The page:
Mindfulness during pregnancy isn’t a new concept in fact it’s been around for as long as women have been birthing. Giving birth was seen as a sacred practice for many years, with spiritual practices used for controlling the vibrations of the womb. This approach was thought to create healthy and enlightened relationships, where the male and female energies were balanced to create a blessed child.
So what does mindfulness actually mean and how can we continue to apply it to birth? It’s having an awareness of ourselves and what’s around us as well as being the first step in improving our mental well-being. By using hypnobirthing techniques, you can help yourself and birth partner approach birth with a more positive mindset.
After using these techniques during my own pregnancy, I was keen to share their benefits with other expectant women, so I started Bump and Mind hypnobirthing retreats. These luxury retreats give expectant parents an educational and relaxing babymoon before their bundle of joy. Here’s a list of things to be considered when mastering your mindset for childbirth…
Use your breath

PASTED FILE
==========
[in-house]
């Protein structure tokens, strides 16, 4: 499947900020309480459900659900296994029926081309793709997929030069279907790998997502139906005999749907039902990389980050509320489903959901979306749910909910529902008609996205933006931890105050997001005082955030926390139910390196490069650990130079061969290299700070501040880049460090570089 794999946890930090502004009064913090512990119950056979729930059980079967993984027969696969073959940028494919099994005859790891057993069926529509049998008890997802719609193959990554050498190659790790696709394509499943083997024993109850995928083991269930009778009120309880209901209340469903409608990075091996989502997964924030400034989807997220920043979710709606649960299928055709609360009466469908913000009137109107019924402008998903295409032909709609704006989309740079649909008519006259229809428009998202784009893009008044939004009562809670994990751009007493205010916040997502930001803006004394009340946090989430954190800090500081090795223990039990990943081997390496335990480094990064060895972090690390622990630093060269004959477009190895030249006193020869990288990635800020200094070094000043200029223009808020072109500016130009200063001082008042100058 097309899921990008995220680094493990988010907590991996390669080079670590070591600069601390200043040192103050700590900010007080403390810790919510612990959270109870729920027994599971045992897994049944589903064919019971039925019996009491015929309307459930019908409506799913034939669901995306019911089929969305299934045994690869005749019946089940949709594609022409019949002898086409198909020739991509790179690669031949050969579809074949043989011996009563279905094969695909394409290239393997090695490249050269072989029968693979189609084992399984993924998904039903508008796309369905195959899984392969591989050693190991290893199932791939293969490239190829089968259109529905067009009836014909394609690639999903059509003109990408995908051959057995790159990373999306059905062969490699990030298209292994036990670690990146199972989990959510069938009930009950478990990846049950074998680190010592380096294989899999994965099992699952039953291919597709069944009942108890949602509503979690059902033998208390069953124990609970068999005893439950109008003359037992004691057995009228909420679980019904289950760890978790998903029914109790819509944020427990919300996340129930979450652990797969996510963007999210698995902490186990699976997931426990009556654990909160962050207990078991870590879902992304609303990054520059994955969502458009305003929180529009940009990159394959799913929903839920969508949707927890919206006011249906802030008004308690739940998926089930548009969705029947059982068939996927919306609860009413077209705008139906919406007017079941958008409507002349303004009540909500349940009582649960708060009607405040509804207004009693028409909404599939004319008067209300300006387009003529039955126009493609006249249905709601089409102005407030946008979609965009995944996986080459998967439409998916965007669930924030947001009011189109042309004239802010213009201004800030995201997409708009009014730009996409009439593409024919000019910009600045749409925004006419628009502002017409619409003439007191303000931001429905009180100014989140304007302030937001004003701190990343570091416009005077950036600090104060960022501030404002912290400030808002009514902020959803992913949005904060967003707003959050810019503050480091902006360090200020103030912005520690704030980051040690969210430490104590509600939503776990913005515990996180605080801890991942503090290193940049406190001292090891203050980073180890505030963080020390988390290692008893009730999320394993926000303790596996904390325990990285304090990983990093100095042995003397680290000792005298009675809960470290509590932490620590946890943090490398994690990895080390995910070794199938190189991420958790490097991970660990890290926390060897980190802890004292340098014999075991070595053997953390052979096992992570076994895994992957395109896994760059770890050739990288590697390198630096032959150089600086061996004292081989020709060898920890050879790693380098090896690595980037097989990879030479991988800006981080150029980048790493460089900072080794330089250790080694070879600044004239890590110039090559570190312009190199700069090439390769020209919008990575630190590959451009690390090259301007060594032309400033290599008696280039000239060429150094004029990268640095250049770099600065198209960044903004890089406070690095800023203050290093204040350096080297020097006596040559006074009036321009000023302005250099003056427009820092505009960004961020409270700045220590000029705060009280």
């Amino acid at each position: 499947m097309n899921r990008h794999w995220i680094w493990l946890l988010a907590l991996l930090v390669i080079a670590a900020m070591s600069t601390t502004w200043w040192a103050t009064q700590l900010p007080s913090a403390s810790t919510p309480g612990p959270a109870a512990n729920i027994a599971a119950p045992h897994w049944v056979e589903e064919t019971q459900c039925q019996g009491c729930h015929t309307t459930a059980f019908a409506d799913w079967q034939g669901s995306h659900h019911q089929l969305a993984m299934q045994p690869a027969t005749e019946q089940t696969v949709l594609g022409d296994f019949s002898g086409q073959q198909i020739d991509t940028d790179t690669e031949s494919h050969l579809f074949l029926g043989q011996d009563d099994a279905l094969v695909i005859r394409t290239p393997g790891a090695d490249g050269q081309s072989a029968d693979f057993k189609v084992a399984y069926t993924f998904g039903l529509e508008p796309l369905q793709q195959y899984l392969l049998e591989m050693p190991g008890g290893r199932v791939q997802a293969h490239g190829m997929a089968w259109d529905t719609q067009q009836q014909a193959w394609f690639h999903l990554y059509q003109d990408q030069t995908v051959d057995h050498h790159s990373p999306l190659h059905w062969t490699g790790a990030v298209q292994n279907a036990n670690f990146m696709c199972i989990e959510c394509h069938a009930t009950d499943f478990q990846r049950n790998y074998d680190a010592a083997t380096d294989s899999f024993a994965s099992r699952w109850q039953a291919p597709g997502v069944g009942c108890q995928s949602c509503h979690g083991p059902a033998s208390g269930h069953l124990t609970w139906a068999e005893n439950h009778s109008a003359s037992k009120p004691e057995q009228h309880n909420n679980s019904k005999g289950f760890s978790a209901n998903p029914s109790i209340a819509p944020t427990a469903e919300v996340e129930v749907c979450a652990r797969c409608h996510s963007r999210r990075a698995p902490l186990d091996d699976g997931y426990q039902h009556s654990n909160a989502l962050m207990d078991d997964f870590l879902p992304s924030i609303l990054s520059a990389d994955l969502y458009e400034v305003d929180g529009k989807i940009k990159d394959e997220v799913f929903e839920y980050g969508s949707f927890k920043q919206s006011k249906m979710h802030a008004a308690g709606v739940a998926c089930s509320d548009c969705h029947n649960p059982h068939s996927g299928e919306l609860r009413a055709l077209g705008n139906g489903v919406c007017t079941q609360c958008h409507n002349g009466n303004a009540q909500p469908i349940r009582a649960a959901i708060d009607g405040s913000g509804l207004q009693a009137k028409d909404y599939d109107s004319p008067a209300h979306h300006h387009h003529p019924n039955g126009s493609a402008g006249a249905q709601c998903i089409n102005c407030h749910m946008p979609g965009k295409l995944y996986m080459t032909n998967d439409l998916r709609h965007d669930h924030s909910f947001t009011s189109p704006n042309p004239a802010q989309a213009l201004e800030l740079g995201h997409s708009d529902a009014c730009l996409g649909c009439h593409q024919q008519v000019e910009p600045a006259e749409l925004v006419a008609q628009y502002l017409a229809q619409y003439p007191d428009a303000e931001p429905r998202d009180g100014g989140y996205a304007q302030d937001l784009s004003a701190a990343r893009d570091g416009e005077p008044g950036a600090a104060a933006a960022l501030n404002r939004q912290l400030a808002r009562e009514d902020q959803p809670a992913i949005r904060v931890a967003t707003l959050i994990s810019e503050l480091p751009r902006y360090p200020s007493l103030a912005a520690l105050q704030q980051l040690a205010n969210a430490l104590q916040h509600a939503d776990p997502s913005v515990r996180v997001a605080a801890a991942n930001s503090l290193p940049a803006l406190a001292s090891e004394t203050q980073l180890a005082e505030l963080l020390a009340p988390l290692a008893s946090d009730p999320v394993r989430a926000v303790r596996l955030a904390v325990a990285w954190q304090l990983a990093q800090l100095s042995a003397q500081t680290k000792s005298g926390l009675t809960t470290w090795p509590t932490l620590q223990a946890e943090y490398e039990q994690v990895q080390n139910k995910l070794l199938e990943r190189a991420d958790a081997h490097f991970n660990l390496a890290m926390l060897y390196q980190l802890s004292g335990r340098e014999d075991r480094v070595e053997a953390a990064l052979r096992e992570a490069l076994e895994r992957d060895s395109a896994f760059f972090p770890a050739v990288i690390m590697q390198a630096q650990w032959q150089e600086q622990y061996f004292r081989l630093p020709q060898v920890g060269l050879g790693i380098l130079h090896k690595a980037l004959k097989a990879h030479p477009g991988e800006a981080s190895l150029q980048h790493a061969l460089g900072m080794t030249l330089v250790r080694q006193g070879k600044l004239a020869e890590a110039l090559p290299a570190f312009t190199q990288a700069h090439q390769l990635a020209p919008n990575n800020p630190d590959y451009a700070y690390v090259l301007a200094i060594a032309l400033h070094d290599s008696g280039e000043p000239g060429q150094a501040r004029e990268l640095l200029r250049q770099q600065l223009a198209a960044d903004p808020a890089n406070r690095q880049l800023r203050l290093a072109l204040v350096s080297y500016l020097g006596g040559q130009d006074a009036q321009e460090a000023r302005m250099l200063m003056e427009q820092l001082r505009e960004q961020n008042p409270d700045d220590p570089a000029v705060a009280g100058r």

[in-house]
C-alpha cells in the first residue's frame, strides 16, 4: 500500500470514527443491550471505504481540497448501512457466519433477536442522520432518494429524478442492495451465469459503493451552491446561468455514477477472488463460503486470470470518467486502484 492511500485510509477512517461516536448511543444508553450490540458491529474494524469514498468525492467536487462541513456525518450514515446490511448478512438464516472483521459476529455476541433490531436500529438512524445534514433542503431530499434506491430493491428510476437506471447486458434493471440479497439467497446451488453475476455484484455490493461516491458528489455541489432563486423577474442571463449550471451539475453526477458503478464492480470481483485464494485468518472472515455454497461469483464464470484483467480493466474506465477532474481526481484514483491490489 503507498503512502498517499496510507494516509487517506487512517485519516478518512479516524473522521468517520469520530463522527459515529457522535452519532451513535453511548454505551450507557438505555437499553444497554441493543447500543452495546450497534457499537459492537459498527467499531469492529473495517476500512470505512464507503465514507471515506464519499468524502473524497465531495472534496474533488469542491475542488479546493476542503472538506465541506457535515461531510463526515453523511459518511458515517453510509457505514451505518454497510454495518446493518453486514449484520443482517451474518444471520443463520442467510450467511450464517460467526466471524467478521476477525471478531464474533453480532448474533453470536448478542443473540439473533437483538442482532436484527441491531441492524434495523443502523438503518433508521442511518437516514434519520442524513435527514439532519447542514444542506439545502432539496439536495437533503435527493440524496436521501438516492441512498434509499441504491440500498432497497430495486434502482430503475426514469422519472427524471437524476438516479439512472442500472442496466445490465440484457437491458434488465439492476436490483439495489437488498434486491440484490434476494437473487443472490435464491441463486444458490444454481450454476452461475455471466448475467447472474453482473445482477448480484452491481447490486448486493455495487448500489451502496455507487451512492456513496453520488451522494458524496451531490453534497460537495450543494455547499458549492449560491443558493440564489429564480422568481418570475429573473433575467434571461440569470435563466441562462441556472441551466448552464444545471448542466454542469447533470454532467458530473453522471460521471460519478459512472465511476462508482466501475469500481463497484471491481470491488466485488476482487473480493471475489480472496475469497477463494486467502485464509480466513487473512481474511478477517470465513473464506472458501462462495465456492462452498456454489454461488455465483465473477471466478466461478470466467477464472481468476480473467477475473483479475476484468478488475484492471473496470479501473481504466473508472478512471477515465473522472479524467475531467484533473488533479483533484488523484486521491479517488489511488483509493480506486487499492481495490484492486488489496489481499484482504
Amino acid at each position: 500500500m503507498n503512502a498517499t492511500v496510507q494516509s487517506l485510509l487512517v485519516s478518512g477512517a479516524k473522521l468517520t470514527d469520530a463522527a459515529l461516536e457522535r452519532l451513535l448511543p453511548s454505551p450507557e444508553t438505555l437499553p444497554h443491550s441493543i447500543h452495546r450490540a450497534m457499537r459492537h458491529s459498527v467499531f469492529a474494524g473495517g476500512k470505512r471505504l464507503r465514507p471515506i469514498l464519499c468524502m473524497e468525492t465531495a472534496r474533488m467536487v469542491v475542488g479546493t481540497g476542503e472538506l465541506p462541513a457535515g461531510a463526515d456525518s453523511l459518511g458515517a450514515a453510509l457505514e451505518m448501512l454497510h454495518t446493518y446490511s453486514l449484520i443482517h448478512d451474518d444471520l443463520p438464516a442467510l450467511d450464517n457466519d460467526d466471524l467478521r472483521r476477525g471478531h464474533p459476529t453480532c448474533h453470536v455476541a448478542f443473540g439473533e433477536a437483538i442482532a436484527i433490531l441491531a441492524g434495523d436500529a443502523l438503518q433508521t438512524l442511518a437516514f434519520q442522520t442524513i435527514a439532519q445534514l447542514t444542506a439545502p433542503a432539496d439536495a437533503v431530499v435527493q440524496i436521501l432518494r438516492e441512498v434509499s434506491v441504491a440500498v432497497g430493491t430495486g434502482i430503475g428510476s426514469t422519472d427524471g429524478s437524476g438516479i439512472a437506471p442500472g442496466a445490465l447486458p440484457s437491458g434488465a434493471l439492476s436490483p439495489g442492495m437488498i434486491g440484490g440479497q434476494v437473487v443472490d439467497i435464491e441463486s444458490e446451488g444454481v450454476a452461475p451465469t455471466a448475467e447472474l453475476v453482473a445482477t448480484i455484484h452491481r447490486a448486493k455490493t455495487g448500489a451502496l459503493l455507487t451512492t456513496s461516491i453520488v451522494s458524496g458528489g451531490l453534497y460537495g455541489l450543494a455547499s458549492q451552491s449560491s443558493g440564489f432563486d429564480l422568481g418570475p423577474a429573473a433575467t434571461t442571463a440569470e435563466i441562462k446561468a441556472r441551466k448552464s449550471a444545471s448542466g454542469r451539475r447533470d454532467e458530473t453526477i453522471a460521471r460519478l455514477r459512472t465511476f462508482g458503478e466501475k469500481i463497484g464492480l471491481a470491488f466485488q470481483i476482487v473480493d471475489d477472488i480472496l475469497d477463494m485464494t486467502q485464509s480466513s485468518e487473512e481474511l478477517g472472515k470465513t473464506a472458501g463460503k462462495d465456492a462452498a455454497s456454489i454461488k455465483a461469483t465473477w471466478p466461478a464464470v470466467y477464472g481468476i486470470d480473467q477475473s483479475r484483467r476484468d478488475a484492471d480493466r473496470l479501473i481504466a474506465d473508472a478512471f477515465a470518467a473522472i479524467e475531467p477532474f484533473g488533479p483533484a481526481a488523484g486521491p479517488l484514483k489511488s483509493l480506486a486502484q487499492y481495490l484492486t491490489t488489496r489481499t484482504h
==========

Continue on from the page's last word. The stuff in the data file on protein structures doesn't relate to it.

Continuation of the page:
Take a moment, get comfortable and sit in a position where you feel you can easily expand your lungs (this gets tougher as gestation increases). Take a long deep breath in through your nose, breathe in for 1…2…3… and now out through your mouth, calm and controlled. Choose a visualisation that works for you but think of something rising and expanding, like a hot air balloon inflating and rising up, or a full blooming rose lifting its head and opening its beautiful petals. Now close your eyes and repeat 3 times. This is called UP breathing and you should use this breath during the first stage of labour when you feel a surge (contraction). DOWN breathing is the breath used after transition in order to breathe your baby down the birth canal, similar to UP breathing however on the outward breath picture the air leaving your nostrils and racing down to your cervix aiding your baby further down with every breath. Use visualisations of waves running down over your body. It’s common to feel the need to make primal noises, do what your body is telling you and go with it.